Legal issues

The buyer’s argument was premised on section 103 of the Arbitration Act which stated that recognition or enforcement of a New York Convention award should not be refused except if inter alia it would be contrary to public policy to recognise or enforce it.

The buyer argued that the English courts should not allow their processes to be used to give effect to commercial fraud. It challenged the order under two grounds, that:

  1. the seller’s claim in the arbitration was directly based on its own fraudulent presentation of documents; and
  2. the English courts should not assist a seller who presented forged documents under a letter of credit.

Relevant legal principles

Phillips J first summarised the general approach to an application under section 103. This recognised a strong presumption that New York Convention awards were enforceable and that public policy defences were to be treated with extreme caution (as summarised in IPCO (Nigeria) -v- Nigerian National Petroleum [2005] 2 Lloyd’s Rep 326).

He went on to set out circumstances in which the public policy exception would be engaged. These included instances where the contract was unlawful in the place of performance and those situations in which an award gave effect to a corrupt practice (e.g. recovery/payment of a bribe).

However, the situation was more complex where the arbitral tribunal had itself considered and rejected alleged illegality. The Court had to balance the competing public policy considerations of finality or arbitration awards on the one hand and the alleged illegality on the other.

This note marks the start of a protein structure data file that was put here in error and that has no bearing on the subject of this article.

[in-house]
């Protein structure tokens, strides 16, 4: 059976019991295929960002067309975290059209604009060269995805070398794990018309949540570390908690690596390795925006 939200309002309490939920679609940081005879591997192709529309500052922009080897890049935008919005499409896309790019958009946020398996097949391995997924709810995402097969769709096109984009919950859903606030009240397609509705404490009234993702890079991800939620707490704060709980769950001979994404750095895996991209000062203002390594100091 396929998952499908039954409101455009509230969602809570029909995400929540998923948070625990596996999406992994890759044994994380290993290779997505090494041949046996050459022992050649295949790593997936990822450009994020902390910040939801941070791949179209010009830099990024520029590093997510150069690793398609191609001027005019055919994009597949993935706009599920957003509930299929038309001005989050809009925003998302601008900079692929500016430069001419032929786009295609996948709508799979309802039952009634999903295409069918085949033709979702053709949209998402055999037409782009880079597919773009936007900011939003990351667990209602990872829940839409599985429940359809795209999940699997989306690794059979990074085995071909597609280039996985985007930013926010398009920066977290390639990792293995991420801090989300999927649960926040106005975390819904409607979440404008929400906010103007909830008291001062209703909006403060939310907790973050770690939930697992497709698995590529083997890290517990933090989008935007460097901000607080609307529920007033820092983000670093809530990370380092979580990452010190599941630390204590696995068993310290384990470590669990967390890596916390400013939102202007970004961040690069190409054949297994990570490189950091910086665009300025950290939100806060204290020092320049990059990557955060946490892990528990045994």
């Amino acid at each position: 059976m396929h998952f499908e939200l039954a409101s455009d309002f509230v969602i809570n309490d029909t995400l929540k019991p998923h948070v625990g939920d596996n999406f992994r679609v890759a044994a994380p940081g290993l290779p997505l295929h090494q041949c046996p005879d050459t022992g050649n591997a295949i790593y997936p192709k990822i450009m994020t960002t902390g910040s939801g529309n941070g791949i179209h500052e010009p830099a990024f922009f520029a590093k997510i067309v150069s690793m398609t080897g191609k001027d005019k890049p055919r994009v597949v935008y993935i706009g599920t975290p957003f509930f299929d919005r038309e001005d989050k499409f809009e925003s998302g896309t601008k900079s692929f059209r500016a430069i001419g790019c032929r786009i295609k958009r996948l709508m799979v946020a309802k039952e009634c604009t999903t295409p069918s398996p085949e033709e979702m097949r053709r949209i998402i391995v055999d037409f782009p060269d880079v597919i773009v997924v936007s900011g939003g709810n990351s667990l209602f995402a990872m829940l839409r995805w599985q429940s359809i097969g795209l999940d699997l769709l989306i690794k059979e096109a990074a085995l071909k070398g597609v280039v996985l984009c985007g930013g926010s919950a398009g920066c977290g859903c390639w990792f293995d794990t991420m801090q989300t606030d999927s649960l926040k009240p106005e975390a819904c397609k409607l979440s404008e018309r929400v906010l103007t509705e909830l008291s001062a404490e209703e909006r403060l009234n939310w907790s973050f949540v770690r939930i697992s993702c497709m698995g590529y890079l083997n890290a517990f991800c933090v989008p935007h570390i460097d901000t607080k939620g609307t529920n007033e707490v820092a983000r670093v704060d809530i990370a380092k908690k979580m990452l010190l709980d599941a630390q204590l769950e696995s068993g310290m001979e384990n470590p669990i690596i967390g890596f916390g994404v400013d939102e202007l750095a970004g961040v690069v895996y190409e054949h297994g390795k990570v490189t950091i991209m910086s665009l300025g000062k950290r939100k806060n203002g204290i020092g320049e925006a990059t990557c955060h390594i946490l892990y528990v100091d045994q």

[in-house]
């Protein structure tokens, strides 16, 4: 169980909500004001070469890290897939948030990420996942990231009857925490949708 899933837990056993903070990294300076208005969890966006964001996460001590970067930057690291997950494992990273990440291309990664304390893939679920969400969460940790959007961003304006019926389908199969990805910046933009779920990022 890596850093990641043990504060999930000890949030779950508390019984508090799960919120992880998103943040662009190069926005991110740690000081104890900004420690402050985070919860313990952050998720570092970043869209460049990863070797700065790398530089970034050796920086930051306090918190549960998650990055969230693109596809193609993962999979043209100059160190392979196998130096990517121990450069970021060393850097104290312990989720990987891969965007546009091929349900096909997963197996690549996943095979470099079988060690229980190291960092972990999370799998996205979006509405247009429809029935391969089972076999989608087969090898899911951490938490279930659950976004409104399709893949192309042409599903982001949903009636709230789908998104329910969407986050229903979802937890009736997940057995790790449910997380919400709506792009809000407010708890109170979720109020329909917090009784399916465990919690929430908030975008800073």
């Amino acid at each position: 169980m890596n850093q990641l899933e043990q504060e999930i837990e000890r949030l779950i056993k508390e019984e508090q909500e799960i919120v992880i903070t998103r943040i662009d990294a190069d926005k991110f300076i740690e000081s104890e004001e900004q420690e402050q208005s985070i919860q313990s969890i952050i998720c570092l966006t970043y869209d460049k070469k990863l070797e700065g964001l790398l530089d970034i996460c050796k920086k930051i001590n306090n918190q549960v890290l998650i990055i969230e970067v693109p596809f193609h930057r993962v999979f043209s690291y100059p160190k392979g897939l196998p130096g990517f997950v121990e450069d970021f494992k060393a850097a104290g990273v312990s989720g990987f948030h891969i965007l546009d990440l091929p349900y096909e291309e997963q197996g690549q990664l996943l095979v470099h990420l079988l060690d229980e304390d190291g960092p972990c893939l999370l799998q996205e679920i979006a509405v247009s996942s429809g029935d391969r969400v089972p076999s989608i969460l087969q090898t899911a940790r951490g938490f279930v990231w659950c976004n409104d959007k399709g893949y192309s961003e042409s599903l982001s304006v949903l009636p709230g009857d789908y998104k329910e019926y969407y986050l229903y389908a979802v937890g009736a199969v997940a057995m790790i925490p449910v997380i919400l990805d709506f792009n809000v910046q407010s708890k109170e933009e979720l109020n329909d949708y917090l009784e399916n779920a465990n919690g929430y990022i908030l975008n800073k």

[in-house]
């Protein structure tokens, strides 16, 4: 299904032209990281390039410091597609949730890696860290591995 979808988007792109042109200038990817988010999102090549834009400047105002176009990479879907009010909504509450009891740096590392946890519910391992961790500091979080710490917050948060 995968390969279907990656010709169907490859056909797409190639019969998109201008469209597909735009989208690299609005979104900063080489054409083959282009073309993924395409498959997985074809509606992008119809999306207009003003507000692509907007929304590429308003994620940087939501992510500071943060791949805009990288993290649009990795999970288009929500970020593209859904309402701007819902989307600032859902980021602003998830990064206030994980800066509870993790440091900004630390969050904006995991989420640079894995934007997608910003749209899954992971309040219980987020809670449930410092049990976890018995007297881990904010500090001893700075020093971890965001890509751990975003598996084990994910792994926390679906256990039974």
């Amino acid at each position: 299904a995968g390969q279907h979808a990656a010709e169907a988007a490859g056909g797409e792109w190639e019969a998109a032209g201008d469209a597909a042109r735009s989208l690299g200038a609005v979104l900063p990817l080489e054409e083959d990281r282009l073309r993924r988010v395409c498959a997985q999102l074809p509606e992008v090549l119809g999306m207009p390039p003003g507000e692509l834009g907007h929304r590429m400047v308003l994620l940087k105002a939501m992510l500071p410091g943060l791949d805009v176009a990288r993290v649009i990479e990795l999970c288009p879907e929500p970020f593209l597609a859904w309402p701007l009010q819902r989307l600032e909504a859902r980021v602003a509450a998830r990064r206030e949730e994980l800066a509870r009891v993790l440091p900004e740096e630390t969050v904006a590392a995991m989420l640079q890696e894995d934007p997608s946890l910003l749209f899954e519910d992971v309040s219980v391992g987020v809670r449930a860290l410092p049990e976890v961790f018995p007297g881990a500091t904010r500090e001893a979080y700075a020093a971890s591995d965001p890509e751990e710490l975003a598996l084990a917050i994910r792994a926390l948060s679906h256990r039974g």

The buyer’s grounds for challenging the award had to be considered in the following context:

  1. it was common ground that the sale contract and its intended performance was entirely lawful;
  2. the award did not uphold a claim for payment against the presentation of the forged bills; and
  3. the Tribunal was aware of the full facts of the matter, including the fact that the bills of lading were forgeries.

In relation to ground (i) referred to previously, Phillips J held that the claim for damages was for breach of the sale contract in respect of its instruction to amend the letter of credit. This was the operative cause of the loss and was entirely distinct from the forgery and presentation of the bills.

In relation to ground (ii), the authorities did not support the much wider proposition that a party who presented forged documents could not obtain relief from the Court in respect of the transaction more generally, even if its claim was for damages for a prior breach of contract. The public interest in the finality of arbitration awards, particularly an international award determined as a matter of foreign law, clearly and distinctly outweighed any broad objection on the grounds that the transaction was ‘tainted’ by fraud.

The application was consequently dismissed and the order upheld.

This case provides further evidence of the advantages of arbitration and the effectiveness of the New York Convention. It is only in very rare circumstances that a New York Convention award will not be recognised; these do not include allegations that the transaction was ‘tainted’ by fraud. This allows for effective enforcement in multiple jurisdictions without the need for complex and protracted court proceedings.